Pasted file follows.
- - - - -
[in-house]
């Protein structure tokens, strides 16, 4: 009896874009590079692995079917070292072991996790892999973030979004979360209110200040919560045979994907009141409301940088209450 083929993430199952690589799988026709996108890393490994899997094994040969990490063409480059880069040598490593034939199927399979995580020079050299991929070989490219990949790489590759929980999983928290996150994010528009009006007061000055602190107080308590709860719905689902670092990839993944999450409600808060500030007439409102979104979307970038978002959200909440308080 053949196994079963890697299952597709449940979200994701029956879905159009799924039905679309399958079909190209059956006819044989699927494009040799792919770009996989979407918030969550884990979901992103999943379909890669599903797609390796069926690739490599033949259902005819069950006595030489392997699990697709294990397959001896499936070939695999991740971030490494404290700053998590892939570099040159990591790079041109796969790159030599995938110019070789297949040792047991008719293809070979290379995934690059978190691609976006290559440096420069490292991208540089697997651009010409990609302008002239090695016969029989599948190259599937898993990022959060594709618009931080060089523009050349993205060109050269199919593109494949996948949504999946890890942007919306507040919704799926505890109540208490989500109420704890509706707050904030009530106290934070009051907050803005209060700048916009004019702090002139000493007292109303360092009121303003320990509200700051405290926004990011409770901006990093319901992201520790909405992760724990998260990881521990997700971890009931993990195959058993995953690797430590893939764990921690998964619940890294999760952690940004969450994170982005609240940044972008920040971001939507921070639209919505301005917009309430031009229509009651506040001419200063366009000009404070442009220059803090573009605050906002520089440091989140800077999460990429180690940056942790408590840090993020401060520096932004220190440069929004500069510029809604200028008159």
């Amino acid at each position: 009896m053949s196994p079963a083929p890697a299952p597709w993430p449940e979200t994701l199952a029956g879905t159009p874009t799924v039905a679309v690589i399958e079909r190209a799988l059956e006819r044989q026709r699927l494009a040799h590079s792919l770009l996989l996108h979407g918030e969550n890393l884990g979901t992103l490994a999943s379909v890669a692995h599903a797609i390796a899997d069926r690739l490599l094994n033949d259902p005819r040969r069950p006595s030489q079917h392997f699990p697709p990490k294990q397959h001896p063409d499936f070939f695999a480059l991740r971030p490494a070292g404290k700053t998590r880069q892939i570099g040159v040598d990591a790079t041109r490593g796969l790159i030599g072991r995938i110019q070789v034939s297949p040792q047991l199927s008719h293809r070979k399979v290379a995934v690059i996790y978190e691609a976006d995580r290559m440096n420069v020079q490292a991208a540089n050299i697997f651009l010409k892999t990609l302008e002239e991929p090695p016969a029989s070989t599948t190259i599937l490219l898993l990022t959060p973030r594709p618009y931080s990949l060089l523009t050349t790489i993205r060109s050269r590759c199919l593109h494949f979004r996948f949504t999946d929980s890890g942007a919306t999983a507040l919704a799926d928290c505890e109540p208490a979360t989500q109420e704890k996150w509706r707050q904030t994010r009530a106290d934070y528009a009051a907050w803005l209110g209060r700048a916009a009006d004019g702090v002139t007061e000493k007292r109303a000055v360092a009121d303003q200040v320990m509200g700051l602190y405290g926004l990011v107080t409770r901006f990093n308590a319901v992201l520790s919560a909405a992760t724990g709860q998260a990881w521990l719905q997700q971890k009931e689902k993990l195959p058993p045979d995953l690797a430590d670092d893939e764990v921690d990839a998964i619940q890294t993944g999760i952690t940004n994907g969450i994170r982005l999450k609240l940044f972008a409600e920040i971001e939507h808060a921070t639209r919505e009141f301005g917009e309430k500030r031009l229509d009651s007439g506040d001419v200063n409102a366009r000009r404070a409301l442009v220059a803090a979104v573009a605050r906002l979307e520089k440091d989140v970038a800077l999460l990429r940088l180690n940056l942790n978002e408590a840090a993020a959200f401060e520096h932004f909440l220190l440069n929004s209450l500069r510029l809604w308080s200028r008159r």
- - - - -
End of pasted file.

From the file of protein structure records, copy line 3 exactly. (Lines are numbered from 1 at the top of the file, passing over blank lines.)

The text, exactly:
């Amino acid at each position: 009896m053949s196994p079963a083929p890697a299952p597709w993430p449940e979200t994701l199952a029956g879905t159009p874009t799924v039905a679309v690589i399958e079909r190209a799988l059956e006819r044989q026709r699927l494009a040799h590079s792919l770009l996989l996108h979407g918030e969550n890393l884990g979901t992103l490994a999943s379909v890669a692995h599903a797609i390796a899997d069926r690739l490599l094994n033949d259902p005819r040969r069950p006595s030489q079917h392997f699990p697709p990490k294990q397959h001896p063409d499936f070939f695999a480059l991740r971030p490494a070292g404290k700053t998590r880069q892939i570099g040159v040598d990591a790079t041109r490593g796969l790159i030599g072991r995938i110019q070789v034939s297949p040792q047991l199927s008719h293809r070979k399979v290379a995934v690059i996790y978190e691609a976006d995580r290559m440096n420069v020079q490292a991208a540089n050299i697997f651009l010409k892999t990609l302008e002239e991929p090695p016969a029989s070989t599948t190259i599937l490219l898993l990022t959060p973030r594709p618009y931080s990949l060089l523009t050349t790489i993205r060109s050269r590759c199919l593109h494949f979004r996948f949504t999946d929980s890890g942007a919306t999983a507040l919704a799926d928290c505890e109540p208490a979360t989500q109420e704890k996150w509706r707050q904030t994010r009530a106290d934070y528009a009051a907050w803005l209110g209060r700048a916009a009006d004019g702090v002139t007061e000493k007292r109303a000055v360092a009121d303003q200040v320990m509200g700051l602190y405290g926004l990011v107080t409770r901006f990093n308590a319901v992201l520790s919560a909405a992760t724990g709860q998260a990881w521990l719905q997700q971890k009931e689902k993990l195959p058993p045979d995953l690797a430590d670092d893939e764990v921690d990839a998964i619940q890294t993944g999760i952690t940004n994907g969450i994170r982005l999450k609240l940044f972008a409600e920040i971001e939507h808060a921070t639209r919505e009141f301005g917009e309430k500030r031009l229509d009651s007439g506040d001419v200063n409102a366009r000009r404070a409301l442009v220059a803090a979104v573009a605050r906002l979307e520089k440091d989140v970038a800077l999460l990429r940088l180690n940056l942790n978002e408590a840090a993020a959200f401060e520096h932004f909440l220190l440069n929004s209450l500069r510029l809604w308080s200028r008159r």